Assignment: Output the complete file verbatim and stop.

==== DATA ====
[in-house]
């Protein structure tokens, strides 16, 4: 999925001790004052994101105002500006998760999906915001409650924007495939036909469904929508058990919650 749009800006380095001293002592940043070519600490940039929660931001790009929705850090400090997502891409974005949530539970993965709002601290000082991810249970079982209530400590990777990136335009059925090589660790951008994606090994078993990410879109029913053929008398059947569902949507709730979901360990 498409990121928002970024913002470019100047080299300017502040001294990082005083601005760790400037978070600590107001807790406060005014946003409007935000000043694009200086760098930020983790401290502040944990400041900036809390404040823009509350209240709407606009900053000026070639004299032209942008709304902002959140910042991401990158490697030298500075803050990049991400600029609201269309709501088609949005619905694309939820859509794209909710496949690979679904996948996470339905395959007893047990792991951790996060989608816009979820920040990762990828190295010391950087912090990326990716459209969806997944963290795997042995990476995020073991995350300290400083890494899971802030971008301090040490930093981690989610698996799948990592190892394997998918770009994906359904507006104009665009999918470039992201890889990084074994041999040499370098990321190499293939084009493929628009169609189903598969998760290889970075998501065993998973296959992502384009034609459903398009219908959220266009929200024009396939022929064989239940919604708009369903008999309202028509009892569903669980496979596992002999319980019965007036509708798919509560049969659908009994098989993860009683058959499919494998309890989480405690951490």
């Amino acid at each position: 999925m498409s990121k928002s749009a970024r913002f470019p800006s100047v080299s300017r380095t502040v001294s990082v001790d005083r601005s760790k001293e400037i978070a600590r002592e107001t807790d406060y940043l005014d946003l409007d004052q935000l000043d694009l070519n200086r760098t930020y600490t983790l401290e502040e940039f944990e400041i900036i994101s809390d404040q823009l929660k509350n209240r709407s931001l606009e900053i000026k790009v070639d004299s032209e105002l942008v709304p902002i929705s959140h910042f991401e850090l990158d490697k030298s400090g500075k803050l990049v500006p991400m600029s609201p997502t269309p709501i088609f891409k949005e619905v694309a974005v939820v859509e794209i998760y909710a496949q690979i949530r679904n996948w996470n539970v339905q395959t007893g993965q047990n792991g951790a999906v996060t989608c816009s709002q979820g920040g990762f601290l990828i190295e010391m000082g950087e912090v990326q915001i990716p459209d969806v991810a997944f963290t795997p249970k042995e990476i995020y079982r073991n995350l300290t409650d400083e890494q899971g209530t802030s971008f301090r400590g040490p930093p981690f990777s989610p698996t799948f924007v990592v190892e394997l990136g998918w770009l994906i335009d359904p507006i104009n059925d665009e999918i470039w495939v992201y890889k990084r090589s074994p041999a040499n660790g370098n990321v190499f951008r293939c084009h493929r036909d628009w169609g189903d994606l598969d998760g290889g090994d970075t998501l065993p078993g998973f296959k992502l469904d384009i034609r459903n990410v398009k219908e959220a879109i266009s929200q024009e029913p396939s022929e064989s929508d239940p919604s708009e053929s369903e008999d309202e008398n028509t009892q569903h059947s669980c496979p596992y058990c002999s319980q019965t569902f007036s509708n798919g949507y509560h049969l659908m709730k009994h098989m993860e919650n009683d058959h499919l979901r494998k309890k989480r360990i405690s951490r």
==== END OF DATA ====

[in-house]
């Protein structure tokens, strides 16, 4: 999925001790004052994101105002500006998760999906915001409650924007495939036909469904929508058990919650 749009800006380095001293002592940043070519600490940039929660931001790009929705850090400090997502891409974005949530539970993965709002601290000082991810249970079982209530400590990777990136335009059925090589660790951008994606090994078993990410879109029913053929008398059947569902949507709730979901360990 498409990121928002970024913002470019100047080299300017502040001294990082005083601005760790400037978070600590107001807790406060005014946003409007935000000043694009200086760098930020983790401290502040944990400041900036809390404040823009509350209240709407606009900053000026070639004299032209942008709304902002959140910042991401990158490697030298500075803050990049991400600029609201269309709501088609949005619905694309939820859509794209909710496949690979679904996948996470339905395959007893047990792991951790996060989608816009979820920040990762990828190295010391950087912090990326990716459209969806997944963290795997042995990476995020073991995350300290400083890494899971802030971008301090040490930093981690989610698996799948990592190892394997998918770009994906359904507006104009665009999918470039992201890889990084074994041999040499370098990321190499293939084009493929628009169609189903598969998760290889970075998501065993998973296959992502384009034609459903398009219908959220266009929200024009396939022929064989239940919604708009369903008999309202028509009892569903669980496979596992002999319980019965007036509708798919509560049969659908009994098989993860009683058959499919494998309890989480405690951490």
């Amino acid at each position: 999925m498409s990121k928002s749009a970024r913002f470019p800006s100047v080299s300017r380095t502040v001294s990082v001790d005083r601005s760790k001293e400037i978070a600590r002592e107001t807790d406060y940043l005014d946003l409007d004052q935000l000043d694009l070519n200086r760098t930020y600490t983790l401290e502040e940039f944990e400041i900036i994101s809390d404040q823009l929660k509350n209240r709407s931001l606009e900053i000026k790009v070639d004299s032209e105002l942008v709304p902002i929705s959140h910042f991401e850090l990158d490697k030298s400090g500075k803050l990049v500006p991400m600029s609201p997502t269309p709501i088609f891409k949005e619905v694309a974005v939820v859509e794209i998760y909710a496949q690979i949530r679904n996948w996470n539970v339905q395959t007893g993965q047990n792991g951790a999906v996060t989608c816009s709002q979820g920040g990762f601290l990828i190295e010391m000082g950087e912090v990326q915001i990716p459209d969806v991810a997944f963290t795997p249970k042995e990476i995020y079982r073991n995350l300290t409650d400083e890494q899971g209530t802030s971008f301090r400590g040490p930093p981690f990777s989610p698996t799948f924007v990592v190892e394997l990136g998918w770009l994906i335009d359904p507006i104009n059925d665009e999918i470039w495939v992201y890889k990084r090589s074994p041999a040499n660790g370098n990321v190499f951008r293939c084009h493929r036909d628009w169609g189903d994606l598969d998760g290889g090994d970075t998501l065993p078993g998973f296959k992502l469904d384009i034609r459903n990410v398009k219908e959220a879109i266009s929200q024009e029913p396939s022929e064989s929508d239940p919604s708009e053929s369903e008999d309202e008398n028509t009892q569903h059947s669980c496979p596992y058990c002999s319980q019965t569902f007036s509708n798919g949507y509560h049969l659908m709730k009994h098989m993860e919650n009683d058959h499919l979901r494998k309890k989480r360990i405690s951490r």